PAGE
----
- A telehealth link could be more beneficial to clinicians than a room full of family members in the ICU, according to a new study.
Conducted by researchers at the University of Pennsylvania, the study finds that a videoconference link to family members could benefit both clinicians and family, primarily by reducing bedside hassles and distractions and giving clinicians an easier means of talking with family members.
“A telemedical platform would increase the ability of family members to participate virtually in ICU rounds as well as stay informed throughout the day when it is not possible for them to be physically present,” says Daniel Holena, MD, FACS, an assistant professor of surgery at the Perelman School of Medicine at the University of Pennsylvania at Philadelphia and lead author of the study. “This might allow for better overall communication between healthcare providers and family members responsible for making decisions about medical care, in some cases leading to earlier discussions regarding the overall goals of care for critically ill patients.”
The study appears in the September 2016 issue of the American Journal of Critical Care (AJCC).
While research indicates more than 85 percent of families prefer to be at a relative’s bedside in the ICU, Holena and Elisabeth A. Stelsen, MSW, MPH, interviewing family members as well as ICU clinicians, found that the complex, fast-moving ICU environment can also pose problems.
Family members might not be comfortable asking questions of a busy doctor or nurse, or they might not understand the medical terminology in the prognosis. And they’re usually in a heightened state of distress that affects how they communicate and understand what they’re being told.
Separate surveys have also found that doctors and patients sometimes prefer speaking via video feed than in person, as it compels both parties to listen more carefully. A telehealth platform could also better incorporate translators when needed.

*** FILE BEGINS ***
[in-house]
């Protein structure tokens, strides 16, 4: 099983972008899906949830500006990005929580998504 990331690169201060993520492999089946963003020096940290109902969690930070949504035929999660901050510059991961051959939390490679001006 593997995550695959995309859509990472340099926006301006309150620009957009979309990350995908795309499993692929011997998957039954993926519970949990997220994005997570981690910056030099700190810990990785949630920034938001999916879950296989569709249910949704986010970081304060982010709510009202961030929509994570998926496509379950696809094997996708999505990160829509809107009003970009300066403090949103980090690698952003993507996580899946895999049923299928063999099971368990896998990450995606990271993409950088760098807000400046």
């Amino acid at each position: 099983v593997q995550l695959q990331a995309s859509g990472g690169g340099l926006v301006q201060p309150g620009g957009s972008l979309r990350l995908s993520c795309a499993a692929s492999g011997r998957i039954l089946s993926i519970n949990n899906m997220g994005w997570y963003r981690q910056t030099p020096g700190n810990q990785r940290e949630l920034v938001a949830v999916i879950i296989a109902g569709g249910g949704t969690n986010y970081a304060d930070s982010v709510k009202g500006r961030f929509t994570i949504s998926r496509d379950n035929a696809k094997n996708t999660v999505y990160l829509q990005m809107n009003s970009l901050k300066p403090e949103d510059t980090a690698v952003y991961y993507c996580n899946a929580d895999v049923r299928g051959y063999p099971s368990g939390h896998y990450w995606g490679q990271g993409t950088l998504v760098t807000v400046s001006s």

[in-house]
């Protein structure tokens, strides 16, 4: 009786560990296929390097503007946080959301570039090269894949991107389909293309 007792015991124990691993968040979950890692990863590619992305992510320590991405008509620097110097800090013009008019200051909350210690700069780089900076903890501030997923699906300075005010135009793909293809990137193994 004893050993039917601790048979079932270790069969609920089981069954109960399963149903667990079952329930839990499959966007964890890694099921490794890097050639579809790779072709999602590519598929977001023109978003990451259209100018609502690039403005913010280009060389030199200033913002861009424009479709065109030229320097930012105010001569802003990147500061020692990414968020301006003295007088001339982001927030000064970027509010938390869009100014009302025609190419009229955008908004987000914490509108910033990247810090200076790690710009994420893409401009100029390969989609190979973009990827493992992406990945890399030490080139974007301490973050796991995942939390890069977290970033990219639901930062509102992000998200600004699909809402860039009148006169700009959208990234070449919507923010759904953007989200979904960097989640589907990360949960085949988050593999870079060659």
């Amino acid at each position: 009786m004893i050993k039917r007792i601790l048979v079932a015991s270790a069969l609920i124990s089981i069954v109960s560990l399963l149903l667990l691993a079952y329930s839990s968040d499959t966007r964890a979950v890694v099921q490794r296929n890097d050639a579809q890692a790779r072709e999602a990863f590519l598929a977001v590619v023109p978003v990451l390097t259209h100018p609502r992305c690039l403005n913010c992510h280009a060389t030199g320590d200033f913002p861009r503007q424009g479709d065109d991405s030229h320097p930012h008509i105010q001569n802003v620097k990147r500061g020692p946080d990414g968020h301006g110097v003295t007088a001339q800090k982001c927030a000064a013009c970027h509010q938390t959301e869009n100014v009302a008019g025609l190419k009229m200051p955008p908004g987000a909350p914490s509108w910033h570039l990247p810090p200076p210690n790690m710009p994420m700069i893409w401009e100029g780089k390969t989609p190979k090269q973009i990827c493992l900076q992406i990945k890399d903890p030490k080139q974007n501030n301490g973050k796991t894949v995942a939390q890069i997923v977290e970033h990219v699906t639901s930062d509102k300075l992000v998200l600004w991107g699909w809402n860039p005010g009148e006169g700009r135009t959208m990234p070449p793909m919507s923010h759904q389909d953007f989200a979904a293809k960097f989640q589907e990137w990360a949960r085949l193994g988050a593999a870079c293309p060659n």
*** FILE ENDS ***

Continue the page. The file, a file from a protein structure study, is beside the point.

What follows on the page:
The Penn Medicine study also found that family members might also have difficulty travelling to and from the hospital, due to distance, work and other obligations, and therefore might not be available when doctors are making rounds. This is especially true when a patient is confined to the ICU for a long period of time.
A telehealth link could allow family members to see what’s going on in the ICU without getting in the way, and would enable clinicians to ask and answer questions and provide updates without interrupting workflows.
“Family participation in ICU rounds is an important tool to refocus delivery of care around the needs of patients, but there is little literature about it and the practice is often inconsistent.” Holena said in a news release accompanying the study. “By identifying barriers and exploring solutions, we can encourage adoption of family-centered rounds in more ICUs.”
Design and placement of the technology are also important, says Holena.
“To be effective, this platform would need to be reliable, easy to use, and compliant with health information and patient privacy regulations.,” he says. “Ideally, the applications necessary for the patient’s family members to participate remotely would be easy to install and set up for use on a smartphone or other device.”
“To eliminate disparities in the use of this technology, devices would need be made available by the health system for use by patient family members while the patient was in the ICU,” he adds. “Reliability and ease of use would also need to be coupled with training as necessary to ensure family members were prepared to participate remotely.”
“Ideally, this platform would be integrated into the existing infrastructure, information technology and technical support resources of the health system,” Holena adds. “Since the primary concern in the ICU is always patient care, ‘one button’ functionality would be a must, as providers do not have the time or technical expertise to troubleshoot logistical issues.”